In good cholesterol (HDL cholesterol), the situation is reversed. Although it is more common in premenopausal women than in men, it decreases slightly after menopause. Total cholesterol and harmful cholesterol (LDL) decrease with estrogen treatments given after menopause, while beneficial cholesterol (HDL) increases significantly. In addition, estrogen hormone has a positive effect on the functions of the vascular structure. The risk of heart attack increases in women who are deprived of the positive effects of estrogen hormone with menopause.
The increase in breast, uterus, ovarian and colon cancers in the postmenopausal years is completely related to the age of the woman. There is no protective effect of estrogen hormone on breast, uterine and ovarian cancers. However, it is known that estrogen therapy given after menopause somewhat reduces the occurrence of colon cancer in women. Osteoporosis (bone loss) increases rapidly after menopause. Menopausal osteoporosis, which we call type I osteoporosis, starts at the age of 50 and lasts for 15-20 years. Construction and destruction of bones continue throughout life. Estrogen hormone stimulates the cells that produce bone formation and suppresses the cells that cause destruction. With the decrease of estrogen hormone in menopause, the destruction process in bones accelerates and bone resorption increases. Menopause is an important period when a woman should have health screenings.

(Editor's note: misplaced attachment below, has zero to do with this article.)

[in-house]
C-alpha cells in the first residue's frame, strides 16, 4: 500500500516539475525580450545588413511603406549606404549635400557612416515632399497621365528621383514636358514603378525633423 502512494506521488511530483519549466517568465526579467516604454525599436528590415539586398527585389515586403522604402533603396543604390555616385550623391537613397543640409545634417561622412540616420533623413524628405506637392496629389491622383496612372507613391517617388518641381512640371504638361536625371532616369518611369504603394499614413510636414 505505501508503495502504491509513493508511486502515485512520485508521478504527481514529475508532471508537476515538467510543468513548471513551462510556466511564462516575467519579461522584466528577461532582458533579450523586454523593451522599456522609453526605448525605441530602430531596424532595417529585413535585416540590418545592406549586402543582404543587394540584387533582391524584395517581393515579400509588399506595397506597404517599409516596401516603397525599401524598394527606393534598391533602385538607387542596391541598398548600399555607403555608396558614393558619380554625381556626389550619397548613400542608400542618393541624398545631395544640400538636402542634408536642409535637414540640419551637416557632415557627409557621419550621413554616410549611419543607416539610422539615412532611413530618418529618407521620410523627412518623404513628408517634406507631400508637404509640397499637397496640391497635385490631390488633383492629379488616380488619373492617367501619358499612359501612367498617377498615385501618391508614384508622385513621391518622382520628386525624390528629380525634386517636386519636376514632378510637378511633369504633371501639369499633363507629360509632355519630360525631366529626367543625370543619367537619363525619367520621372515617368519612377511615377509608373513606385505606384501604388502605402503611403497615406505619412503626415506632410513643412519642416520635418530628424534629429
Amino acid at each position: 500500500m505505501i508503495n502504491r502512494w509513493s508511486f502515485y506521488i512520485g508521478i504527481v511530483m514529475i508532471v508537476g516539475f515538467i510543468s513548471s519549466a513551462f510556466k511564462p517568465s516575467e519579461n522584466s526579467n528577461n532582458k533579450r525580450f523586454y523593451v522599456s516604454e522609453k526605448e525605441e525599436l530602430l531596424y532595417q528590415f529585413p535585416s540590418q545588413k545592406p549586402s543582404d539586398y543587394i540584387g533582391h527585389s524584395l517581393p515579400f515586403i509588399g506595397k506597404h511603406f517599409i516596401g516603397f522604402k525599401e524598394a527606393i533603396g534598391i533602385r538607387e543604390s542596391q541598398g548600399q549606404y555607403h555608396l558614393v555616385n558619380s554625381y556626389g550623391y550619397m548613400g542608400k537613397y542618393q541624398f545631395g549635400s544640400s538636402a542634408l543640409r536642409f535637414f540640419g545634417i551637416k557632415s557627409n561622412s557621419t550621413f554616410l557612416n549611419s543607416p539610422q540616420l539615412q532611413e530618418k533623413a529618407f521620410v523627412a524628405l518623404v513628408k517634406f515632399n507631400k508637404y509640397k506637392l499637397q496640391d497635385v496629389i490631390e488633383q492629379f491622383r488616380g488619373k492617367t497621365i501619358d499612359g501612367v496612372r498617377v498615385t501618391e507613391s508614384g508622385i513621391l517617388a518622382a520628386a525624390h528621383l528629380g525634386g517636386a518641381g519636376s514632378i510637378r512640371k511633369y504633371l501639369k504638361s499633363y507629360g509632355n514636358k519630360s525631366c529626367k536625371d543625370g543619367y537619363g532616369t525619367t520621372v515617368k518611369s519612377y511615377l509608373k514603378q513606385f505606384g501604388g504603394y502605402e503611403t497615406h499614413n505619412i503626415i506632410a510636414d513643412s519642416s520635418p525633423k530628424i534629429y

Cholesterol medications are contraindicated during menopause. Why? Which other drugs are inconvenient to use?
During the menstrual years, the estrogen hormone in women makes a positive contribution to blood cholesterol levels. It lowers bad cholesterol (LDL) and raises good cholesterol (HDL). When this positive effect of estrogen disappears with menopause, bad cholesterol (LDL) rises and good cholesterol (HDL) decreases in women. As a result, while the rate of cardiovascular diseases is lower than men until the age of 50, this rate becomes equal after menopause. Of course, cholesterol-lowering drugs can be used in women at risk. The most important side effect of these drugs is on the liver.